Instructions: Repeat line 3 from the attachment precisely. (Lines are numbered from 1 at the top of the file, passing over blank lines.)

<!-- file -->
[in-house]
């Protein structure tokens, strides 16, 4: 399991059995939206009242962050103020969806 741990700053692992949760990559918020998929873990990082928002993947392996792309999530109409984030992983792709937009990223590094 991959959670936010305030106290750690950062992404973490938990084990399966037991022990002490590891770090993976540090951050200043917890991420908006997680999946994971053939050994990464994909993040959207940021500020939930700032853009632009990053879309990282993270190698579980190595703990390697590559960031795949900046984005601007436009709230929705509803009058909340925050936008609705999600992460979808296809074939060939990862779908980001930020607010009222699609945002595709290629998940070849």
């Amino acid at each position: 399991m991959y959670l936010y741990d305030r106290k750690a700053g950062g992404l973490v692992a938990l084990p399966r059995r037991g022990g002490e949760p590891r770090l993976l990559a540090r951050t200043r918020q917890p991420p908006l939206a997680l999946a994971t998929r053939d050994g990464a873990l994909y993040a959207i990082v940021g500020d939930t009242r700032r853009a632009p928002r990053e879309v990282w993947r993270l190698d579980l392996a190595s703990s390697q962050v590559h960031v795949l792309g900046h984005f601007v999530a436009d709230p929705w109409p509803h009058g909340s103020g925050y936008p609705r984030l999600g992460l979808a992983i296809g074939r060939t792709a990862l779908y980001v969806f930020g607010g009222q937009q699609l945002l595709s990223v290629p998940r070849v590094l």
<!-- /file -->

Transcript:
């Amino acid at each position: 399991m991959y959670l936010y741990d305030r106290k750690a700053g950062g992404l973490v692992a938990l084990p399966r059995r037991g022990g002490e949760p590891r770090l993976l990559a540090r951050t200043r918020q917890p991420p908006l939206a997680l999946a994971t998929r053939d050994g990464a873990l994909y993040a959207i990082v940021g500020d939930t009242r700032r853009a632009p928002r990053e879309v990282w993947r993270l190698d579980l392996a190595s703990s390697q962050v590559h960031v795949l792309g900046h984005f601007v999530a436009d709230p929705w109409p509803h009058g909340s103020g925050y936008p609705r984030l999600g992460l979808a992983i296809g074939r060939t792709a990862l779908y980001v969806f930020g607010g009222q937009q699609l945002l595709s990223v290629p998940r070849v590094l």